Recent blog post regarding the Percent-reps chart and the talk with the Donnell Boucher and Brijesh Patel on the topic of „relative intensity“ got me thinking about the post I did in June, 2011 – Random Thoughts from the Training Camp. It is funny how things go round-n’-round: I have been looking for the practical solution of the conceptual problem and it was all the time in front of my nose (relative intensity). Sometimes when we go back to the basics we see how much stuff we overlooked.
When it comes to scientific literature, there is a lot of papers comparing Periodized vs. Non-periodized strength training programs with different conclusions. I don’t want to provide overview of the literature (neither is that the aim of this post), but it seems that periodized programs are winning. Yet, again a lot of results depend on the subjects, duration of the study, design etc. I really like Dan Baker’s paper Periodization: The Effect on Strength of Manipulating Volume and Intensity, especially since the conclusion was:
Over a short training cycle, non-periodized strength training results in the same gains as does linear and undulating periodized strength training, when training volume and relative intensity are equated
Please note that I am not saying that the programs should not be ‘periodized’ (whatever that means), but rather to warn regarding the ‘bucket’ we call ‘non-periodized’ programs. If it is not periodized it doesn’t work? Think again.
I wrote extensively about what the periodization is (click HEREand HERE) and how to plan the strength training taking into account the level of the lifter, goals and context (click HERE) so I won’t repeat myself again. Long story short – periodization is planning process that involve taking into account athletes’ characteristics, goals, context and time frames.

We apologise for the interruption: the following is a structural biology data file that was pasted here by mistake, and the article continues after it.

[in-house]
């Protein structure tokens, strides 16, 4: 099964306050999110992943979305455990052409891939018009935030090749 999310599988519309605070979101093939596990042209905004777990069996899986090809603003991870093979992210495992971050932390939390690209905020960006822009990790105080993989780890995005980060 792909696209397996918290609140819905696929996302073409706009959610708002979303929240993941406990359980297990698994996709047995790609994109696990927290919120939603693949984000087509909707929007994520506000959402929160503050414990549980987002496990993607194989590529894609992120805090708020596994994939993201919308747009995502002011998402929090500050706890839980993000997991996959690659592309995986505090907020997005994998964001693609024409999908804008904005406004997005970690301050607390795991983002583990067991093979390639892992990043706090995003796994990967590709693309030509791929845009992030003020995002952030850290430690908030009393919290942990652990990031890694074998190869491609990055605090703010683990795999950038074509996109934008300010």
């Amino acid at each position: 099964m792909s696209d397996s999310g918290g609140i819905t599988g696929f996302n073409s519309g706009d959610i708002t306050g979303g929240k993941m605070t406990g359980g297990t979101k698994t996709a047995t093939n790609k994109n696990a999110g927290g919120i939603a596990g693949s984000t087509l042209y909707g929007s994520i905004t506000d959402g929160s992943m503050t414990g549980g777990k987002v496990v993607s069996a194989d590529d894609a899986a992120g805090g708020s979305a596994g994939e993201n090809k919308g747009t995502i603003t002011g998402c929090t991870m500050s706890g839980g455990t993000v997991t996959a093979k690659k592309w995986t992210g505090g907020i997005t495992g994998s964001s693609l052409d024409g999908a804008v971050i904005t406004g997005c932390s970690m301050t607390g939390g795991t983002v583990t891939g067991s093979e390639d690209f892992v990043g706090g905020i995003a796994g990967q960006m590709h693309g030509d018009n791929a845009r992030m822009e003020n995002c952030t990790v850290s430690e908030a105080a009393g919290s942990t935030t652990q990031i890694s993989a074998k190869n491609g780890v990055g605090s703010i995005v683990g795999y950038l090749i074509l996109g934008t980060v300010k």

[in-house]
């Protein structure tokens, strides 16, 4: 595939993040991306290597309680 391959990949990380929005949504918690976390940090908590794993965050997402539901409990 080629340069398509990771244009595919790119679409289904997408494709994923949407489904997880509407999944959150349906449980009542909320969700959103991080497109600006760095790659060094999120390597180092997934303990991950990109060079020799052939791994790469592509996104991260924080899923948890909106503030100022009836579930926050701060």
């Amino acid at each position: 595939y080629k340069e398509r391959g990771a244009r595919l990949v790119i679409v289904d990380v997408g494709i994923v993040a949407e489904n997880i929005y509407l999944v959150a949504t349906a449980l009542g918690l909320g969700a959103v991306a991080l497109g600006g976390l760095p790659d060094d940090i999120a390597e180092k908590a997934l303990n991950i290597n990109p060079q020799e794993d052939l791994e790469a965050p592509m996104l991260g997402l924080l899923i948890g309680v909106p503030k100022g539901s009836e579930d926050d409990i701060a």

When we speak about periodization a lot of coaches/athletes do not differentiate between different levels of periodization: (1) annual plan periodization, (2) periodization on biomotor abilities and (3) periodization of training load. I warned about this in linked articles above. Again, this is the sole reason why we call ‘non-periodized’ program non-periodized: because they don’t involve (what they consider to be) periodization of intensity/volume/frequency and/or goals (anatomic adaptation, hypertrophy, max strength, power, etc) in linear or non-linear (undulating) fashion. Luckily, these are not the only parameters that could/should be ‘periodized’.
Is 5×5 periodized program? You never change number of reps or set, but you still build up intensity over time, reach platoue, deload for 10-20% and re-start the cycle. Or in worse case you pursue PRs, reach some of them, continue pursuing them, get injured, unload and start over. If that doesn’t sound periodized to you I don’t know what does.
The point of this short post was to make a connection between relative intensity concept and non-periodized programs. Even if you do 5×5 for a month, your sets will progress in intensiveness (relative intensity). I talked about this as one of the main principles of strength training design in Random Thoughts from the Training Camp.
There are numerous parameters that could be ’periodized’ in the load planning, like:
- Exercise selection & specificity
- Recovery duration
- Intensiveness (relative intensity)
- Etc, etc…
And my point is that researchers usually overlook this progression in relative intensity as a ’periodization’ element. Is this the sole principle responsible for the training effects? For sure it is not, but it is one of the key ones.